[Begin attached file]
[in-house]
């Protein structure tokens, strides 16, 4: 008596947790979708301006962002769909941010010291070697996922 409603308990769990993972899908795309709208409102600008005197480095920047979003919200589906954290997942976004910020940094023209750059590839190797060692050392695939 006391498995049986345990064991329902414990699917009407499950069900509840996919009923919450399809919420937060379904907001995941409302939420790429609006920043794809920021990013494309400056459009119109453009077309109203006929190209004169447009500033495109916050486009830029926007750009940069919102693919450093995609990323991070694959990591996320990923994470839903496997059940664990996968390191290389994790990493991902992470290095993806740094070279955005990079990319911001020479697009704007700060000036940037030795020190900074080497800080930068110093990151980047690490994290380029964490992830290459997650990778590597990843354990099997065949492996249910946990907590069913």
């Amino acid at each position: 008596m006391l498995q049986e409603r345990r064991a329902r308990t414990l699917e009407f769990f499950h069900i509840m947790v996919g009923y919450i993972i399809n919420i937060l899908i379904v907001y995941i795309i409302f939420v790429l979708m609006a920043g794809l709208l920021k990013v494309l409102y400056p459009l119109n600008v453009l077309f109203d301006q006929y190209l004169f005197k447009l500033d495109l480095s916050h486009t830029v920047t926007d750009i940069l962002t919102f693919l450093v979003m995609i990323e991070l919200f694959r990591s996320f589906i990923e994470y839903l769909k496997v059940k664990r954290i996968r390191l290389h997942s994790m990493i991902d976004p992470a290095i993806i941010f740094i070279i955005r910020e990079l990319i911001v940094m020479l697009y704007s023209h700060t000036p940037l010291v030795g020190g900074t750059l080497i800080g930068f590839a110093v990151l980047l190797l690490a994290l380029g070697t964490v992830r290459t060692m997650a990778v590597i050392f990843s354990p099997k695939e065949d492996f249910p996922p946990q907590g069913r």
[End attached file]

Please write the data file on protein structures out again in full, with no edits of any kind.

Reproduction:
[in-house]
């Protein structure tokens, strides 16, 4: 008596947790979708301006962002769909941010010291070697996922 409603308990769990993972899908795309709208409102600008005197480095920047979003919200589906954290997942976004910020940094023209750059590839190797060692050392695939 006391498995049986345990064991329902414990699917009407499950069900509840996919009923919450399809919420937060379904907001995941409302939420790429609006920043794809920021990013494309400056459009119109453009077309109203006929190209004169447009500033495109916050486009830029926007750009940069919102693919450093995609990323991070694959990591996320990923994470839903496997059940664990996968390191290389994790990493991902992470290095993806740094070279955005990079990319911001020479697009704007700060000036940037030795020190900074080497800080930068110093990151980047690490994290380029964490992830290459997650990778590597990843354990099997065949492996249910946990907590069913």
């Amino acid at each position: 008596m006391l498995q049986e409603r345990r064991a329902r308990t414990l699917e009407f769990f499950h069900i509840m947790v996919g009923y919450i993972i399809n919420i937060l899908i379904v907001y995941i795309i409302f939420v790429l979708m609006a920043g794809l709208l920021k990013v494309l409102y400056p459009l119109n600008v453009l077309f109203d301006q006929y190209l004169f005197k447009l500033d495109l480095s916050h486009t830029v920047t926007d750009i940069l962002t919102f693919l450093v979003m995609i990323e991070l919200f694959r990591s996320f589906i990923e994470y839903l769909k496997v059940k664990r954290i996968r390191l290389h997942s994790m990493i991902d976004p992470a290095i993806i941010f740094i070279i955005r910020e990079l990319i911001v940094m020479l697009y704007s023209h700060t000036p940037l010291v030795g020190g900074t750059l080497i800080g930068f590839a110093v990151l980047l190797l690490a994290l380029g070697t964490v992830r290459t060692m997650a990778v590597i050392f990843s354990p099997k695939e065949d492996f249910p996922p946990q907590g069913r």